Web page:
By now, Satish and Kaushal have become full-fledged doctors and they open up a nursing home (which appears to be another name for a hospital or clinic, unlike here where nursing homes are only for old people). As Kamini and Arun’s wedding day approaches, tragedy strikes: Arun’s plane has (predictably) crashed.
It’s hard to focus on the drama when there’s a swiss-cheese wall divider to distract me, but poor Kamini is devastated by the news—and with extra good reason.
Shanti vows to help her, and promises not to tell anyone her secret. Her first tactic is to approach a medical facility, where she sees Kaushal (but not Satish) and offers him a big wad of cash, asking for his help.
He is grossly self-righteous and throws her out of the clinic. When Satish comes in, having heard voices and thinking one belonged to Shanti (there’s a lot of hammering home the point that they are soulmates), Kaushal tells him that she was a rich girl looking for an abortion.
This enrages me on so many levels that I just sit and sputter for a while. While I *almost* find it admirable that a film of this era and culture would even bring the subject up, I find it egregiously awful that it doesn’t even make any attempt to treat it in any kind of thoughtful manner, especially in a place where there’s a real population problem. UGH. My sister reminds me that Kaushal was the one who talked Satish out of going to see Shanti in the first place, and we agree that he is a jackass.
Anyway, Shanti convinces Kamini’s parents that a change of scenery will help her get through her grief, and suggests that she accompany Kamini to Dehra Dun. While they are away, Satish gets a call at the clinic one day.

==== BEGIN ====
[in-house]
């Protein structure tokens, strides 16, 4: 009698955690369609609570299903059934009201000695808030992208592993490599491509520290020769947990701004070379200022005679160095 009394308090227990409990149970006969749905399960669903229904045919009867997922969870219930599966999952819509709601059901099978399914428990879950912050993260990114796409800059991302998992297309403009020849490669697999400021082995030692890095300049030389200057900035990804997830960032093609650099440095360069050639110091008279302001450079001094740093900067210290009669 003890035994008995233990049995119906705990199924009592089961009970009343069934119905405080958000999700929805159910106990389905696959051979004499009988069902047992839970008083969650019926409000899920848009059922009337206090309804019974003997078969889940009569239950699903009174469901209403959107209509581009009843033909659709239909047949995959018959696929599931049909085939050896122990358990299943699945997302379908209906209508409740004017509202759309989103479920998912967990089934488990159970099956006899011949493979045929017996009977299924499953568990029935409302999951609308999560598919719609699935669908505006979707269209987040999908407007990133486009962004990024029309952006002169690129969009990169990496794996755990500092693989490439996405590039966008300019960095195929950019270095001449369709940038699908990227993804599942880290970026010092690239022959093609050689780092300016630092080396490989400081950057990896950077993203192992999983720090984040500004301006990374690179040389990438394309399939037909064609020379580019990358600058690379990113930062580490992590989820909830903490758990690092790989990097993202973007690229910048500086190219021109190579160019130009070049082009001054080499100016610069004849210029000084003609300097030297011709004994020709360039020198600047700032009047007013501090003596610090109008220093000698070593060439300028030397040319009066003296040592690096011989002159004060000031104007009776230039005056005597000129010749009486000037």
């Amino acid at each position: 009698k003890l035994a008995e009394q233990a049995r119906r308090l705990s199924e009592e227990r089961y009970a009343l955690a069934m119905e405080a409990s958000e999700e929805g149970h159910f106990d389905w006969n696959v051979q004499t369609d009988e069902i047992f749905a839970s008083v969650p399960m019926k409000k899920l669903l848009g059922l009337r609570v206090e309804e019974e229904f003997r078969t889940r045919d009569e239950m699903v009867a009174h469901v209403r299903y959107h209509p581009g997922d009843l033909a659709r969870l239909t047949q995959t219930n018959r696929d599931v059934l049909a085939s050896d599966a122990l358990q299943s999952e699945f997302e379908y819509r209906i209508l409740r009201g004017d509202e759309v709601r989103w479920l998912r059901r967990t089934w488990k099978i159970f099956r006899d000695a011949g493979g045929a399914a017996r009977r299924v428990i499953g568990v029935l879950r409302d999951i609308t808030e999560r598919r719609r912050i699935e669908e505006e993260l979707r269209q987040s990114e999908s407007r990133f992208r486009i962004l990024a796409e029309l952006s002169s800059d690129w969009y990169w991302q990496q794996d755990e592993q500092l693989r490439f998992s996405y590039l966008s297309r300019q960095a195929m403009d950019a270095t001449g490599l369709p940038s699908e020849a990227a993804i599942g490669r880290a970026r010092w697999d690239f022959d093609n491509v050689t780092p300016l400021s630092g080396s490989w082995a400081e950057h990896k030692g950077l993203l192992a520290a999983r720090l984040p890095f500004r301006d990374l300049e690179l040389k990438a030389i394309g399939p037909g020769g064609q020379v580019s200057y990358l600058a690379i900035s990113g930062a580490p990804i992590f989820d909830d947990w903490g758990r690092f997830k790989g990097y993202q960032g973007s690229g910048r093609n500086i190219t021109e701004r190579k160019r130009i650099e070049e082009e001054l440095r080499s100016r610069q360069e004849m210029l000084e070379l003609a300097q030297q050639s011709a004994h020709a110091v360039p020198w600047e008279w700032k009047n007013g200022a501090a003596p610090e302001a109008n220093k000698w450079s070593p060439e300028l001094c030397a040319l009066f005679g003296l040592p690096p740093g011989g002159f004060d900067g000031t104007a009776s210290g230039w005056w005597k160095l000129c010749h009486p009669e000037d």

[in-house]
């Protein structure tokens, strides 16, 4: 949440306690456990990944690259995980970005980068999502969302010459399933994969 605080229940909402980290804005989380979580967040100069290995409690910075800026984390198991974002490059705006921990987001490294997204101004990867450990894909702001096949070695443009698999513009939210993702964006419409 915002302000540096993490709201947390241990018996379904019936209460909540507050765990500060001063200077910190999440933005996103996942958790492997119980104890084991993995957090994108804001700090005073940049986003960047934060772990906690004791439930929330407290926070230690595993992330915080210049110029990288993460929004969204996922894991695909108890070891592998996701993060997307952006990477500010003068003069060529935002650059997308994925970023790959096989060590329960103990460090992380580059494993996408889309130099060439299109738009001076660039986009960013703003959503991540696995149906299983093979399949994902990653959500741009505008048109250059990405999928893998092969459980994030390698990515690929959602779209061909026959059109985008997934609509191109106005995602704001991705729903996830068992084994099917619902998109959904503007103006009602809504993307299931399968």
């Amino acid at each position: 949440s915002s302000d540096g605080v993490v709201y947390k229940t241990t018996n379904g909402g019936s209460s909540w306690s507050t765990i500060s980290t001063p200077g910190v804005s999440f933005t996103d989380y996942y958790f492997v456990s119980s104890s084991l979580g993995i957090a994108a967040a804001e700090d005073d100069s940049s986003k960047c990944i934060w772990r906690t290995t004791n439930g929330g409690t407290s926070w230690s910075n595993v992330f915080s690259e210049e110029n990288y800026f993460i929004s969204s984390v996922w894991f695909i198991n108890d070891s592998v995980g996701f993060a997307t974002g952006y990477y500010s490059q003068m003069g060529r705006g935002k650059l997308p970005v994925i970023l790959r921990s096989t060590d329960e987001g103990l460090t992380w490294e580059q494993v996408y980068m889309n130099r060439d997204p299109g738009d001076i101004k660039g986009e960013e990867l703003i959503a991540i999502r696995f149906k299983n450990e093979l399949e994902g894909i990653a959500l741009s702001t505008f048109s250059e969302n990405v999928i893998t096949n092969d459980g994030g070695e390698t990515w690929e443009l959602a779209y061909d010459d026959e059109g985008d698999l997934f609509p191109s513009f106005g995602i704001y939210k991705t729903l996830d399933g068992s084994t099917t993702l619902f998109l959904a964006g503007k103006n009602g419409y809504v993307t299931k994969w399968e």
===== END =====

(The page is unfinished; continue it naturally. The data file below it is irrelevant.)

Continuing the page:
Kaushal is thrilled to have a wealthy respectable patient like Chunnilal on the clinic’s list—and Chunnilal of course is Kamini’s father. Kamini’s parents are charmed by Satish and thrilled that his medicine helps Mrs. Chunnilal’s various aches and pains. They further discover that Satish’s father is an old friend of Chunnilal’s.
Shanti and Kamini return from Dehra Dun with a baby, which Shanti is now claiming as hers. This causes Mrs. Chunnilal some angst, but Kamini insists that she stay on with them. It’s not long before Satish comes to make a house call. Shanti is part way down the stairs when she sees him and in her rush to get to him she falls down the stairs and knocks herself out.
Satish is shocked to see Shanti and quickly takes her to the hospital. There’s a lovely tender scene where he just looks at her, and touches her in wonder—very sweet.
But—*big sigh*—their happiness at being reunited is short-lived. When he discovers that Shanti is an unwed mother, he is not as understanding as he might be.
Plus, the Chunnilals are determined that he marry Kamini. And Shanti herself owes the Chunnilals—and Kamini especially—so much that she will never go against them or betray Kamini’s secret. Can the universe contain all this unhappiness? I will tell you this: the manner in which resolution is achieved is horrible. This movie is a mixed bag: the characters are very human and mostly quite likable. The story is interesting, and if it’s got some cliches, well—who cares? I don’t. Even the sacrifice that Shanti makes doesn’t annoy me, because Kamini is so believably the kind of person that someone like Shanti would do that for.
But the film also “goes there” in a couple of ways that I personally found abhorrent and hypocritical (the abortion issue, and the end). So while there are things to enjoy, it’s not altogether an enjoyable film.
Two more things: among the credited cast is someone named Genius. Does anyone know who this Genius person might be? I’m thinking maybe the other half (besides Mukri) of the CSP (which is thankfully very minimal). If I ever had a kid I might name him Genius (it’s really such a good thing that I don’t have kids):
Plus it has the cutest little chubby baby ever, and a really lovely (although melancholy) lullaby: “O Mere Chanchal Chanda.” Why wasn’t Shabnam (and Usha Khanna!!) more successful, why? The song is not on the net anywhere that I can find, so I’m sharing it here—do listen:
The success thing, it baffles me.
Edited to add: Comments now contain spoilers so if you don’t want to know the ending, don’t read them!